According to Bloomberg, certain payments made to gain oil contracts from the Nigerian National Petroleum Corporation (NNPC) were collected by political allies to support the Muhammadu Buhari regime’s 2019 elections.
The news organization revealed how foreign contractors purchased their way into contracts in a report.
According to one Jonathan Zarembok, an ex-British Petroleum Plc oil dealer, the European country paid a Nigerian agent $900,000 in fees after obtaining two oil shipments from NNPC.
The payments paid to obtain oil contracts were used to support the 2019 general elections, according to Bloomberg.
The study has yet to reveal the names of political parties or leaders.
The All Progressives Congress (APC) and the Peoples Democratic Party (PDP) dominated the 2019 elections (PDP).
In the election, President Buhari of the APC beat former Vice-President Atiku Abubakar of the PDP.
Vote-buying was one of the concerns that plagued the election.
The Independent National Electoral Commission (INEC) failed in its attempt to stop the practice of paying for votes with cash.
According to the research, the illegality of funneling payments from oil contracts into elections did not begin in 2019.
A former Glencore Plc employee admitted paying a broker $300,000 in July to secure a crude cargo from the NNPC, with the understanding that the money would be used on the national elections four years prior.
Ex-President Goodluck Jonathan was defeated by Buhari in 2015, making history as the first opposition candidate in Nigeria to unseat an incumbent president.
In cases filed in London and New York, Zarembok claimed that the NNPC’s cargo allocations may have aided in the preparations for the 2019 general elections.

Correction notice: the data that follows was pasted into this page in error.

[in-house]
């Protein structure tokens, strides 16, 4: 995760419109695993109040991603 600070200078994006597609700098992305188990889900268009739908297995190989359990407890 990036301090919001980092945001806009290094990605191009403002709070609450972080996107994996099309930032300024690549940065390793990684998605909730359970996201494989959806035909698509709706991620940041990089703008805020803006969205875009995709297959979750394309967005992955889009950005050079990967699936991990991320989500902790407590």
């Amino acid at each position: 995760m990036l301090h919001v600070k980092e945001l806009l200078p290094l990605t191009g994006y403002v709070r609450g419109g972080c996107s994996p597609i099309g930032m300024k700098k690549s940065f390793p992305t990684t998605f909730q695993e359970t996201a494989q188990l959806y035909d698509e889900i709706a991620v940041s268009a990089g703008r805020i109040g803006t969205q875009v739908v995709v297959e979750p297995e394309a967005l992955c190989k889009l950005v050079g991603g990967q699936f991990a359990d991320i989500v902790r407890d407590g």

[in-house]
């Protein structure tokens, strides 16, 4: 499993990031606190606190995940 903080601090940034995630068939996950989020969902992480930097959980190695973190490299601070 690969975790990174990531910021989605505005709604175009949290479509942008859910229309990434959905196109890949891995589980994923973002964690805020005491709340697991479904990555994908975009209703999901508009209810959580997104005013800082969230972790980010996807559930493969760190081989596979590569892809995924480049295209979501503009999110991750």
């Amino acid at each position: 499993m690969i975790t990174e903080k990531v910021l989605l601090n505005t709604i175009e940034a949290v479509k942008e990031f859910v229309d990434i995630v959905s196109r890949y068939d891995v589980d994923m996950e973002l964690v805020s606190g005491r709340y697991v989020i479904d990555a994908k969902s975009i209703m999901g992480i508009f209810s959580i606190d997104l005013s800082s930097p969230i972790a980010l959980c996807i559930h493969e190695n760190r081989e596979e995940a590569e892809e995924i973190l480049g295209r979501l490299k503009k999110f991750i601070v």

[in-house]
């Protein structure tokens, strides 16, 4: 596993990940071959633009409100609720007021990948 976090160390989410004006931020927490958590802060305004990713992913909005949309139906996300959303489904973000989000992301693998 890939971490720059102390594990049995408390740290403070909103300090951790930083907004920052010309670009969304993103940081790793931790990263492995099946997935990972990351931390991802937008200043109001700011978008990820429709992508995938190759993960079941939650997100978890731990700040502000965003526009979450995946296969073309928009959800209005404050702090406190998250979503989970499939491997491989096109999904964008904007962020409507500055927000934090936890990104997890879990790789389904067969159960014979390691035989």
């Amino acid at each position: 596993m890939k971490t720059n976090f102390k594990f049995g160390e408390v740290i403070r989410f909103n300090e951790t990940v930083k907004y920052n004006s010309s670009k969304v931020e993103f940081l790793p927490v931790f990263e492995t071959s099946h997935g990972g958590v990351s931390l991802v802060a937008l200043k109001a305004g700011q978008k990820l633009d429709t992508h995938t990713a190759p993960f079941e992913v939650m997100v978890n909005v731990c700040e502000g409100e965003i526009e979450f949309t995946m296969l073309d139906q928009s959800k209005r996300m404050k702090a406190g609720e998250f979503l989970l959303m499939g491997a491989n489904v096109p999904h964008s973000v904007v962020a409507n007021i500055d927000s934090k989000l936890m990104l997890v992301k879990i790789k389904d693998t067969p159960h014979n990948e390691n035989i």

Zarembok, who departed BP’s West Africa desk last year, claimed in the lawsuit that he thought money paid by the British energy company to gain NNPC contracts would be used to fund elections.
He filed a lawsuit against BP, stating that he was sacked for voicing concerns about significant sums of money being sent to middlemen in Nigeria to secure business.
In a witness statement made public this month, Zarembok stated that emails received in 2017 by a BP official in Nigeria were a “obvious red signal” and hinted that “bribes will be demanded.”
The emails talked about how election preparations will begin in 2018. The CEO wrote, “We realize what that means.”
After securing two oil cargoes from NNPC, the business wired $900,000 in fees to a local agent, he alleged.
In a statement, BP said, “BP is defending in full and denies all accusations made by the claimant.”
While Zarembok’s case in a London employment tribunal is still pending, the company declined to comment further.
Similar data were also revealed two months ago when Anthony Stimler, who left Glencore in 2019, pleaded guilty to charges of corruption and money laundering.
According to U.S. court documents, Stimler was alerted in September 2014 that “Foreign Official 1” was requesting that all NNPC clients pay an advance on each cargo “in conjunction with a then-upcoming political election.”
He subsequently instructed Glencore to send $300,000 to an intermediary business, which authorities claim was intended to “pay bribes to Nigerian officials.”
Between 2007 and 2018, US prosecutors detailed how Stimler and others paid bribes worth millions of dollars in many nations, including to NNPC executives.
A spokeswoman for Glencore did not reply to a request for comment.
The company said in a statement on July 26 that “the behaviour detailed in the plea is reprehensible and has no place in Glencore.”
The claims, however, were refuted by Garbadeen Muhammad, NNPC Group General Manager, Public Affairs.